Sensitive ELISA for Oxytocin quantification

The neuropeptides, Oxytocin and Vasopressin, were isolated and synthesized by Vincent du Vigneaud at Cornell Medical College in 1953, work for which he received the Nobel Prize in Chemistry in 1955. Oxytocin is a neurohypophysial peptide which is produced in the paraventricular nuclei of the hypothalamus and stored in the posterior pituitary. The molecule consists of nine amino acids linked with a disulfide bond and a semi-flexible carboxyamidated tail. Recent studies have defined Oxytocin’s role in various behaviors like social recognition, pair bonding, anxiety, and maternal behaviors (1-4) but also, male reproductive physiology. (5)

[Read more…]

Basics about insulin and dedicated research tools

Diabetes is a major health concern. And its research can be a nightmare sometimes. tebu-bio strive to offer a comprehensive range of research tools and services to study Obesity, Diabetes, and Metabolic syndrome (including pancreatic islet cells), and tools to unravel signaling mechanisms in insulin secretion. Anyhow, it might be good, though, to go back to the basics from time to time. Let’s remember our graduate courses (more or less years ago) about Insulin and its biological roles.

[Read more…]

Discovery of new biomarkers… 3 tips regarding controls

One of the recurrent questions that we get at the Biomarkers team at tebu-bio is on what controls should be included in a given experiment. Either if the experiment is done by researchers in their lab, or if we collect their samples and perform the analysis in our lab, a good design starts by using the most convenient controls.

One of the controls is related to the study itself. In this sense, definition of what a control population is, and how we want to study it vs. a cohort of patients has been discussed elsewhere in a proteomics post. Today, we will put our spotlight on the “technical” controls, i.e. those related to the technique itself.

Control # 1 – positive control

Obvious. We need to check that the technology we are using is able to detect what we want to detect. And before starting with unknown samples, we need to check that it works in samples we know well.Multicoloured wells - Blog Thumbnail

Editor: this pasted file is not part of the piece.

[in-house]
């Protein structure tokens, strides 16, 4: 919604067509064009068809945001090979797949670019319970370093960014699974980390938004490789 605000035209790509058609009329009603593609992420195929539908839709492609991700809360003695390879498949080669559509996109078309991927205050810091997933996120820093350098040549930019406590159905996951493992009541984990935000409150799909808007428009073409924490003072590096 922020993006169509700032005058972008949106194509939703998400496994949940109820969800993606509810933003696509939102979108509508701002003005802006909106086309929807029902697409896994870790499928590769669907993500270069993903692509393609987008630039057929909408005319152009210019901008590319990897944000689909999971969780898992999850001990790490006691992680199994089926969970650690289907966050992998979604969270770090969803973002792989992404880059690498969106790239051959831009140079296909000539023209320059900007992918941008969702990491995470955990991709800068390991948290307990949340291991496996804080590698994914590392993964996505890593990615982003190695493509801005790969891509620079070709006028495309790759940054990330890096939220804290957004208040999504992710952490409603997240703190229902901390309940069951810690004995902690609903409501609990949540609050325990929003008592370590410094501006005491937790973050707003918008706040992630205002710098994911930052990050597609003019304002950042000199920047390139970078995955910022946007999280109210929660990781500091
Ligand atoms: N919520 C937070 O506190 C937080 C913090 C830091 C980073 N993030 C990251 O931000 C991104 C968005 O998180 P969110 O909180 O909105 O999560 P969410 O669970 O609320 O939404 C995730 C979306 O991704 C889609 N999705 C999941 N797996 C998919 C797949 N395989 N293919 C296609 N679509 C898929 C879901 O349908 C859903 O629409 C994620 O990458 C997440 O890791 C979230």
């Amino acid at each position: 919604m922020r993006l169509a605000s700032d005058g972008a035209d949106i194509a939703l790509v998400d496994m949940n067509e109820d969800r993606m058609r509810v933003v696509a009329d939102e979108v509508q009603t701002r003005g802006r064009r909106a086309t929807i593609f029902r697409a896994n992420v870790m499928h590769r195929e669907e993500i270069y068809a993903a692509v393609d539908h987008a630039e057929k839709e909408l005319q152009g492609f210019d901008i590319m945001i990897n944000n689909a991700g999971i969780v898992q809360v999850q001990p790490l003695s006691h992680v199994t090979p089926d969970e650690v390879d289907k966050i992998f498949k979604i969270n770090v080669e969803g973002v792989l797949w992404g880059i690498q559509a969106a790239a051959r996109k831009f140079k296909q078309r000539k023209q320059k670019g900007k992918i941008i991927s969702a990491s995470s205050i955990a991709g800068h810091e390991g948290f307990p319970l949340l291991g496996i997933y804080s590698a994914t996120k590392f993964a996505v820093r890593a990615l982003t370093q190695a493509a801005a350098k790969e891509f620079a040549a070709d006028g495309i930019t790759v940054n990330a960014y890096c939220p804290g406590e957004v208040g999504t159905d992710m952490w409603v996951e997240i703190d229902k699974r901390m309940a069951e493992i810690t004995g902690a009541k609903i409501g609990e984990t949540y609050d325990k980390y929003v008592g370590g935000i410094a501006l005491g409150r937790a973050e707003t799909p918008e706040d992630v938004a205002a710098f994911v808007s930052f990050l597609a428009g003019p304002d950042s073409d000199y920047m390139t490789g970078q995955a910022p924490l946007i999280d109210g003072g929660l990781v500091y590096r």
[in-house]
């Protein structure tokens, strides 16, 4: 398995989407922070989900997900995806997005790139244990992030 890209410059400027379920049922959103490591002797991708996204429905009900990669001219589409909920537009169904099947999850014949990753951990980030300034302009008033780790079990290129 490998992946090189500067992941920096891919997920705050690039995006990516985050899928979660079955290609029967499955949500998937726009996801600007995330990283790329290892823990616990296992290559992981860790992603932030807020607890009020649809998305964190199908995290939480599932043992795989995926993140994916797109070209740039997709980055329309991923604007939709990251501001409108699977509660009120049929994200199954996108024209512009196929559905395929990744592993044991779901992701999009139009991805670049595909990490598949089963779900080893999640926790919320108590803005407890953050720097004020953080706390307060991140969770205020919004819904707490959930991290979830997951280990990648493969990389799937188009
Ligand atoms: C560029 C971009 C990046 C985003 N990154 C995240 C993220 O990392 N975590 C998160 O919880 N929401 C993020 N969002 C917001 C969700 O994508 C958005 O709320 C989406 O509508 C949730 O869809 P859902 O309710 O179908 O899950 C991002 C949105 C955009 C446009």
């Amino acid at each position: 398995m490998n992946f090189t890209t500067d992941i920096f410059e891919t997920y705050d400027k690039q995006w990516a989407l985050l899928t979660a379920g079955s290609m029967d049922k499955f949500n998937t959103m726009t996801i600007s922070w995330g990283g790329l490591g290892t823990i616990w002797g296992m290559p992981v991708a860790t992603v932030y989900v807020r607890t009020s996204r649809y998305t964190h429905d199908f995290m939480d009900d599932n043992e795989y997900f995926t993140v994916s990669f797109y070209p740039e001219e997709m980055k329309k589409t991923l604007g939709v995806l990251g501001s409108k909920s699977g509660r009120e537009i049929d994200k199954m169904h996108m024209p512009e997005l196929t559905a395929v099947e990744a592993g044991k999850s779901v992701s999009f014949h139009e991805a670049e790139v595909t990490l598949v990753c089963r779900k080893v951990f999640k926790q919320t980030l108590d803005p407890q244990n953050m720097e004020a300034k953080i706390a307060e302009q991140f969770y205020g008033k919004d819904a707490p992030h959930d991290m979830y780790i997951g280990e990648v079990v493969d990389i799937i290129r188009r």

Ideally, a positive control should be as similar as the samples we want to analyse. In this sense, samples for a given health state (be it with a disease or not), are commercially available, or they can be found if not yet available. tebu-bio has a network of collaborations with private companies that can provide validated samples, fulfilling all ethical and clinical criteria.

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Background can be an issue…only if you are not able to detect it. If you can see it, then you can either modify your protocol, or discard that sample. Picture shows an example of what can be seen with slightly-hemolysed plasma.

Alternatively, we can use recombinant or chemically synthesised controls. If we take the example of recombinant proteins (either in pure form or spiked in biological samples), there are many which are commercially available, or they can be made upon demand. Here it is important that the recombinant protein is very similar to the one found in an organism, including glycosylations and other post-translational changes. In this sense, for many control proteins, HEK293 is preferred over E.coli as an expression system.

Control #2 – negative control

Water. Or PBS. Or not?

Ideally, a negative sample should be as similar as to our case samples as possible. Meaning that it has the same clinical and biological parameters than our samples of interest…

Commercially available samples mentioned previously can be a good approach. For immunological studies involving cell culture supernatants, it is important to include a control with the culture medium only, as FBS can affect the specificity of the assay and can render false-negatives due to background.

Background due to FBS is not detected by technologies such as ELISAs or bead-based, whereas it is detected in optical-based technologies such as arrays and Q-plex.

Control #3 – technical replicates

Every technology has an inherent coefficient of variation (CV).